CAIRO (Reuters) – Egypt’s central bank said it is offering $120 million in its regular currency sale on Tuesday to be used for imports of pharmaceutical products, manufacturing components, vaccines and related chemicals and infant formula.
Egypt’s economy has been hobbled by a shortage of foreign currency since a 2011 uprising drove away tourists and foreign investors. Dollars are rationed through weekly auctions imports of essential goods get priority.
The central bank, which has been keeping the pound artificially strong, devalued the currency on March 14 to 8.85 per dollar from 7.7301 and announced a more flexible exchange rate policy. It later strengthened the pound to 8.78 per dollar, where it has remained since.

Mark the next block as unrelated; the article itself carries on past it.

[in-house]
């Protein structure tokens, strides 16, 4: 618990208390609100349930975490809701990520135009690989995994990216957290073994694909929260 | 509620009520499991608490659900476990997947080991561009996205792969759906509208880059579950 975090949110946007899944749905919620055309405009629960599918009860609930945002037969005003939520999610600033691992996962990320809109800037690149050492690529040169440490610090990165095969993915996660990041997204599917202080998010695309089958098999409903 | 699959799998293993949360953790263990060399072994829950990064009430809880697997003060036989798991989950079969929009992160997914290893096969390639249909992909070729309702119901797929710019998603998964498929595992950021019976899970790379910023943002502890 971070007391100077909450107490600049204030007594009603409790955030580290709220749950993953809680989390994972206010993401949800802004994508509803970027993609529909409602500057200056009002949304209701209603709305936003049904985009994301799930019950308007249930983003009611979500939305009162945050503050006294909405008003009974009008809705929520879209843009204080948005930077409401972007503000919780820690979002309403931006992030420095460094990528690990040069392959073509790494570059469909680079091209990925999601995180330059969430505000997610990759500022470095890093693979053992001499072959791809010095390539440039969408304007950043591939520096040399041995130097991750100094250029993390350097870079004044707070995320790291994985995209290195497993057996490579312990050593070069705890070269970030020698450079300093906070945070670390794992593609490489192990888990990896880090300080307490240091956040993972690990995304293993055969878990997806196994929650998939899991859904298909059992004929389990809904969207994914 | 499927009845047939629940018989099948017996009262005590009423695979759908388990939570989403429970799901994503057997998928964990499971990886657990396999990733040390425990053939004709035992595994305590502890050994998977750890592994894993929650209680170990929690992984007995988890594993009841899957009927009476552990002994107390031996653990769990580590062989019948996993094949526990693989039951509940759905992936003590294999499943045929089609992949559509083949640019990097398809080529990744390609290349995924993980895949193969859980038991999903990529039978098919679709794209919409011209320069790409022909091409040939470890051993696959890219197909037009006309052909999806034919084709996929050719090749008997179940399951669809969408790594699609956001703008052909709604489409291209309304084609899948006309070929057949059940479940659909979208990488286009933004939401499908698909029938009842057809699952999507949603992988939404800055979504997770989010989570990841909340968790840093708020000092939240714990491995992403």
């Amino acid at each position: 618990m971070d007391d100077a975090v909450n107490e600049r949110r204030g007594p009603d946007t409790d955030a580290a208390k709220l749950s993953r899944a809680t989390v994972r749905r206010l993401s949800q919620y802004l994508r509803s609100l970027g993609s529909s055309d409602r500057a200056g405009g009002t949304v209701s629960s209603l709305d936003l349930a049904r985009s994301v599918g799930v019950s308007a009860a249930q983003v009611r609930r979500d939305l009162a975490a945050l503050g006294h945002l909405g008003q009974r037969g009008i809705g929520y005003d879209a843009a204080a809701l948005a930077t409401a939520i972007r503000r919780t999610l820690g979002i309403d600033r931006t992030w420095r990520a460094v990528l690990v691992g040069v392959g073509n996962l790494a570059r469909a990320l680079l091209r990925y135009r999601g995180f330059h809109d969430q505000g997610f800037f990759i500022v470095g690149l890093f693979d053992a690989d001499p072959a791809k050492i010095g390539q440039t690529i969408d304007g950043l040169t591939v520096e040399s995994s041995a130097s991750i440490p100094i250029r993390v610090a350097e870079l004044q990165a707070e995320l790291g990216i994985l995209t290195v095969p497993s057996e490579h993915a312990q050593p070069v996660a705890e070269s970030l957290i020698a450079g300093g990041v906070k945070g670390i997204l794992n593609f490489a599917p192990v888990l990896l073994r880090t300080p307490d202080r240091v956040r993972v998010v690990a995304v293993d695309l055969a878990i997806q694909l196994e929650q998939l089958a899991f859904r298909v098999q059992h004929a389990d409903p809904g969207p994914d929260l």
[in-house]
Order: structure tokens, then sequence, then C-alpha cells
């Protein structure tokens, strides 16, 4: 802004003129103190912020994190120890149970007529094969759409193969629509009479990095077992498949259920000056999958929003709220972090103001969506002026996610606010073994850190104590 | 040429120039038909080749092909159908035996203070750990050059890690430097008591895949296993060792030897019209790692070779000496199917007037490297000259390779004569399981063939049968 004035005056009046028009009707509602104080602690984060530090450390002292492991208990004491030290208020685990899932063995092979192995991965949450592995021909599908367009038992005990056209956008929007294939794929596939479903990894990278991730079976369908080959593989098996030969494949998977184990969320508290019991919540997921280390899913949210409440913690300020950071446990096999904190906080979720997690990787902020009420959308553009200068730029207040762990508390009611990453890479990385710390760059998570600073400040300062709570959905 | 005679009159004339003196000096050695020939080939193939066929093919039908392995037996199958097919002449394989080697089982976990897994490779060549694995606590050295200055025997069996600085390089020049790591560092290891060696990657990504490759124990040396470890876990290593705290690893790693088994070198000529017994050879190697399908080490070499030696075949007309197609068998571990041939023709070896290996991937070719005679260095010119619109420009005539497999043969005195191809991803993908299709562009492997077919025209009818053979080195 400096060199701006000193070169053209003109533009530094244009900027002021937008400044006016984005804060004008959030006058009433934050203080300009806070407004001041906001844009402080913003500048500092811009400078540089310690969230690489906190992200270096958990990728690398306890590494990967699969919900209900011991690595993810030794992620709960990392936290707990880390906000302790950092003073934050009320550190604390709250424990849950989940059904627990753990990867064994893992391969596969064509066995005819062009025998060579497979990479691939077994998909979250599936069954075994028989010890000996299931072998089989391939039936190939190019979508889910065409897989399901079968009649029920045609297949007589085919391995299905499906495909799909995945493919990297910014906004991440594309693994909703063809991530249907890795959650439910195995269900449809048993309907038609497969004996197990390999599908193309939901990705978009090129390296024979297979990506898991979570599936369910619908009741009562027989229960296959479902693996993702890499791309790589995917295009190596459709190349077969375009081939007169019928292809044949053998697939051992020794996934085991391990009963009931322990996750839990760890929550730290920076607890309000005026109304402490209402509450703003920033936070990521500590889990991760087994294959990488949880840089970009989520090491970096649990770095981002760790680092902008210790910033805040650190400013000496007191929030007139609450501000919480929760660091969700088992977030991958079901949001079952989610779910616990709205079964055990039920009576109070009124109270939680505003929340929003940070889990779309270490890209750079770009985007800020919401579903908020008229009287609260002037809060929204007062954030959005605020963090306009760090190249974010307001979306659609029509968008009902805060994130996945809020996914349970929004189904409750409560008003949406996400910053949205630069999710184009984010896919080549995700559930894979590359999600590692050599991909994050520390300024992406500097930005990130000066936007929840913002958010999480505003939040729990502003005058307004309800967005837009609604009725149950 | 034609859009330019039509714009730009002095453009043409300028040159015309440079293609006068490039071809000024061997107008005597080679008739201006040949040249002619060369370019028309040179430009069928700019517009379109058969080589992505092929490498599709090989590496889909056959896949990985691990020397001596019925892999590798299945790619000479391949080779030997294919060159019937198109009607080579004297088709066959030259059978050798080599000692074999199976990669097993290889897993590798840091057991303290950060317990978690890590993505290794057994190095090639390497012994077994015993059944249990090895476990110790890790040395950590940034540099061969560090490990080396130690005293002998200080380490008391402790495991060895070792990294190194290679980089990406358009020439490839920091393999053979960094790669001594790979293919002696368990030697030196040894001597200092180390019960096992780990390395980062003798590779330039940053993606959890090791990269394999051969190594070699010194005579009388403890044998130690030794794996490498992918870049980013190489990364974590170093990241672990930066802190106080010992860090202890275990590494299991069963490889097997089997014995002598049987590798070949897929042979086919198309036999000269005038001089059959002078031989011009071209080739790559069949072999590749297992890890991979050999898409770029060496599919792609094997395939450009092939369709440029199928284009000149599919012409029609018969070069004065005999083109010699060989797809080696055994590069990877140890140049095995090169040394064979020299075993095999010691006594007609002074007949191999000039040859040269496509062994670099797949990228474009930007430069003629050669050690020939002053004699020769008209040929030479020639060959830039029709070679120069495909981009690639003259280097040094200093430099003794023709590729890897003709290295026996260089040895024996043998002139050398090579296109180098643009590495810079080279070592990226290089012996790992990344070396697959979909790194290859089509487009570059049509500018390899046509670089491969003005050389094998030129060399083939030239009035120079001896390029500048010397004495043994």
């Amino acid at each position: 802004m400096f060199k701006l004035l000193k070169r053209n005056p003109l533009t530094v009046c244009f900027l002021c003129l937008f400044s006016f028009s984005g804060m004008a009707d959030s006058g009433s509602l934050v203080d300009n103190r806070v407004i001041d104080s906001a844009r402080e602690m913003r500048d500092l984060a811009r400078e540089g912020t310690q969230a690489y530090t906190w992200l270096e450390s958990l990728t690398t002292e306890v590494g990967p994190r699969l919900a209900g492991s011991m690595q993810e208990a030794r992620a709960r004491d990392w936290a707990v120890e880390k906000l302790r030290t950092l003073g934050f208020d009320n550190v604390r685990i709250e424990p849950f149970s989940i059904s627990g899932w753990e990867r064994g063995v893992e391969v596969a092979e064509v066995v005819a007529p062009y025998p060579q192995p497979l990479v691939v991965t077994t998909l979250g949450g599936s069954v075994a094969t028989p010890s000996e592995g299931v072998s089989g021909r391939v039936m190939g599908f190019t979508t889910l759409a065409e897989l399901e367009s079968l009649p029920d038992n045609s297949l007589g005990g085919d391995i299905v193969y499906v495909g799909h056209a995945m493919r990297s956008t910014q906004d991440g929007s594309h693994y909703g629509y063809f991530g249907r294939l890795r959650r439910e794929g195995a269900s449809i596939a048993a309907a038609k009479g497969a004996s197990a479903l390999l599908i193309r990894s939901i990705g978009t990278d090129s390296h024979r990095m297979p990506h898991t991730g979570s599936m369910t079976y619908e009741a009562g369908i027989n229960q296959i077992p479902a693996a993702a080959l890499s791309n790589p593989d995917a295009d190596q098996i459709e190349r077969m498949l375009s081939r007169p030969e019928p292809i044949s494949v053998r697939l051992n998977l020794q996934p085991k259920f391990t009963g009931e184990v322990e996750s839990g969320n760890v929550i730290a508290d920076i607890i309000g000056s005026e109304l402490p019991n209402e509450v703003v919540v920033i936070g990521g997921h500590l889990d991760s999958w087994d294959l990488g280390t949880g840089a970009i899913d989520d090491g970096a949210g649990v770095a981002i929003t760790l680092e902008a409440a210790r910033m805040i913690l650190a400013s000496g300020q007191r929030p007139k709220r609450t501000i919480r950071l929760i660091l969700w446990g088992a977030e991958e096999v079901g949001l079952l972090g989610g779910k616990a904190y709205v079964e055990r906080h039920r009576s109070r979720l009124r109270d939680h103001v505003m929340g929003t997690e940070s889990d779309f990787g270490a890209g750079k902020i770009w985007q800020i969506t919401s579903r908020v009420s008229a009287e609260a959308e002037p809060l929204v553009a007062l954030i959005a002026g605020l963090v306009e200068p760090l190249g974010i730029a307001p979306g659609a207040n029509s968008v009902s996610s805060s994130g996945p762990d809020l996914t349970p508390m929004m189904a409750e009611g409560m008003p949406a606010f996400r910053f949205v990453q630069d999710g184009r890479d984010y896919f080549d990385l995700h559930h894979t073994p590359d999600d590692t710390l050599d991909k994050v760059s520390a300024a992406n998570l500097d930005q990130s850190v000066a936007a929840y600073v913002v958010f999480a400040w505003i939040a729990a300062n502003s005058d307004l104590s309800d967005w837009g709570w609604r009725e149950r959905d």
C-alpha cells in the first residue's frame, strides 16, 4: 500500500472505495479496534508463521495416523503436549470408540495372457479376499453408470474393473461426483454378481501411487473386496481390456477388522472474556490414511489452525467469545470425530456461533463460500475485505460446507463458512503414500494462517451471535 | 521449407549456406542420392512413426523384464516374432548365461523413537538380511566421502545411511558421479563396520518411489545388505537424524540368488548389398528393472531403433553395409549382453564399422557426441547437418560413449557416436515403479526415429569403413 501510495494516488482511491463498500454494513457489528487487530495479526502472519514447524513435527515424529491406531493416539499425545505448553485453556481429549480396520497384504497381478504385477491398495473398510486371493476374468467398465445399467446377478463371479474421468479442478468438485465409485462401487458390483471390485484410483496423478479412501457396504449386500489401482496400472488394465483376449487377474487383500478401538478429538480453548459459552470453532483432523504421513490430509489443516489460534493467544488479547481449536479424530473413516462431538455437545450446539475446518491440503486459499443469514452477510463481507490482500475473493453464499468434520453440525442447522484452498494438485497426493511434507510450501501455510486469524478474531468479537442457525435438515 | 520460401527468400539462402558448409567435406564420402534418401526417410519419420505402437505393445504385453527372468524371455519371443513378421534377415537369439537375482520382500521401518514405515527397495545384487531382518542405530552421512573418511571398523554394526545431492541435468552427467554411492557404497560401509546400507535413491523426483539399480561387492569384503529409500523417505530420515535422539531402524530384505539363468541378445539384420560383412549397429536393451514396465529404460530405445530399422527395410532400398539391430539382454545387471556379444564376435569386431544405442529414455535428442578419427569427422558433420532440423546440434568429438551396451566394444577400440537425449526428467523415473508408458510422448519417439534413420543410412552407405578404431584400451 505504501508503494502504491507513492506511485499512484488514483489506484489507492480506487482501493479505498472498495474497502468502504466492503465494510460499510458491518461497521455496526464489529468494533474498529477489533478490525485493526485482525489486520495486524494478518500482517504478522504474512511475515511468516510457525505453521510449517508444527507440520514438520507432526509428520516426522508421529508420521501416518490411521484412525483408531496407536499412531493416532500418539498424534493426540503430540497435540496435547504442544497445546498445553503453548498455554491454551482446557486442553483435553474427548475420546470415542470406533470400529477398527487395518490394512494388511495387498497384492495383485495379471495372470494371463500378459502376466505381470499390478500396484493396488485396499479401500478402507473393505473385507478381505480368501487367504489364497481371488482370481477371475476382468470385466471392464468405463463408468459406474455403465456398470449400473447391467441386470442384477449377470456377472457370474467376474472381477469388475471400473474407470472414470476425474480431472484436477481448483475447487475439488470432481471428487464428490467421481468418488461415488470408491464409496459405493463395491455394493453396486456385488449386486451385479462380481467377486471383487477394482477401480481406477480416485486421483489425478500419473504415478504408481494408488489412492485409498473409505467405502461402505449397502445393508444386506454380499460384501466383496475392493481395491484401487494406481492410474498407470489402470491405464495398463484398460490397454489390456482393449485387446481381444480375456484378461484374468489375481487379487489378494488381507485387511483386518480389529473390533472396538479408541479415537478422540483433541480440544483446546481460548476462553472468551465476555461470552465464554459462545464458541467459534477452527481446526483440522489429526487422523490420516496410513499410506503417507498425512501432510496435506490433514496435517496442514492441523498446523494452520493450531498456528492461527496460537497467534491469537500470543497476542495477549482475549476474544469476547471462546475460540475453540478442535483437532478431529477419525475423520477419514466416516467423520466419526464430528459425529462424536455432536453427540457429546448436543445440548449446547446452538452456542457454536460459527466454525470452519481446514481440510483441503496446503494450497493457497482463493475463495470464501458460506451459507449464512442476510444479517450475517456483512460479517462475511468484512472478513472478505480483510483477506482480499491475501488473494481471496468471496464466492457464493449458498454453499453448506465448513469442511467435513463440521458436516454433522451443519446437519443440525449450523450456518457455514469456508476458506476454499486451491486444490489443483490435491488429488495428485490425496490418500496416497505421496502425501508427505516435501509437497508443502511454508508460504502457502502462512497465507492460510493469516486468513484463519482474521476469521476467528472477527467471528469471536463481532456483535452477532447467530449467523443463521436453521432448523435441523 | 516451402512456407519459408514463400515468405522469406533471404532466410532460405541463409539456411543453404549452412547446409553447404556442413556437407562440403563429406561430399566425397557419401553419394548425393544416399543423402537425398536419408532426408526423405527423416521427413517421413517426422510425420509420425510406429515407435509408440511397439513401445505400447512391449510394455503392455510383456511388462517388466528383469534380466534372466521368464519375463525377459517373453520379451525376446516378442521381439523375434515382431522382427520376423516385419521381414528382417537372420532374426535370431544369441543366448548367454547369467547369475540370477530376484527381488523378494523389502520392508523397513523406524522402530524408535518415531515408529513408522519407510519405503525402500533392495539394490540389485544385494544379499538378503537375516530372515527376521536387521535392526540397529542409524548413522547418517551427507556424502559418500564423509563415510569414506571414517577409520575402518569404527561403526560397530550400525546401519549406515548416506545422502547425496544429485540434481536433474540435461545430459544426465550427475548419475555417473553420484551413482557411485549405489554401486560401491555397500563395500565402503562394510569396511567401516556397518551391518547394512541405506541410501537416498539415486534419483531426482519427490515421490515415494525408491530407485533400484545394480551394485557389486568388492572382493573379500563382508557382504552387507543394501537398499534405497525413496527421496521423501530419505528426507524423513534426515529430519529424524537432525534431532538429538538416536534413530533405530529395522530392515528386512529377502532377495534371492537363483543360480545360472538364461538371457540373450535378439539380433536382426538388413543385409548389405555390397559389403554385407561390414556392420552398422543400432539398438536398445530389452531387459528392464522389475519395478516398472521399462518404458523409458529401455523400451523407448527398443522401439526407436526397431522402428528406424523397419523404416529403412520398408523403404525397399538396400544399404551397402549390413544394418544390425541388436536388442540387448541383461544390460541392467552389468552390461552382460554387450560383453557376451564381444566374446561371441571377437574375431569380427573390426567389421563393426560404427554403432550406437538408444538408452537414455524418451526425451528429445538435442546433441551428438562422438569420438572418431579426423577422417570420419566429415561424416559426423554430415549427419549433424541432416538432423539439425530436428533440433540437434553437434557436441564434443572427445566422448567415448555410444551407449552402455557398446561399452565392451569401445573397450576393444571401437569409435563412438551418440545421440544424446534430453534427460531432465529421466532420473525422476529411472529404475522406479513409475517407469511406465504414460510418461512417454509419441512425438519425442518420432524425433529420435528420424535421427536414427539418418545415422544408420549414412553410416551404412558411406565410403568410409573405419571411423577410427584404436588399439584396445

A weaker currency has made it more expensive to import raw materials, and with the price of finished medicines fixed by the Health Ministry, some manufacturers have stopped making cheap generic medicines to staunch growing financial losses.
On Monday, Egypt raised the price cap on medicines that cost up to 30 Egyptian pounds ($3.38) by 20 percent in an effort to address drug shortages, the health minister said on Monday.
($1 = 8.8799 Egyptian pounds)
(Reporting by Asma Alsharif, editing by Larry King)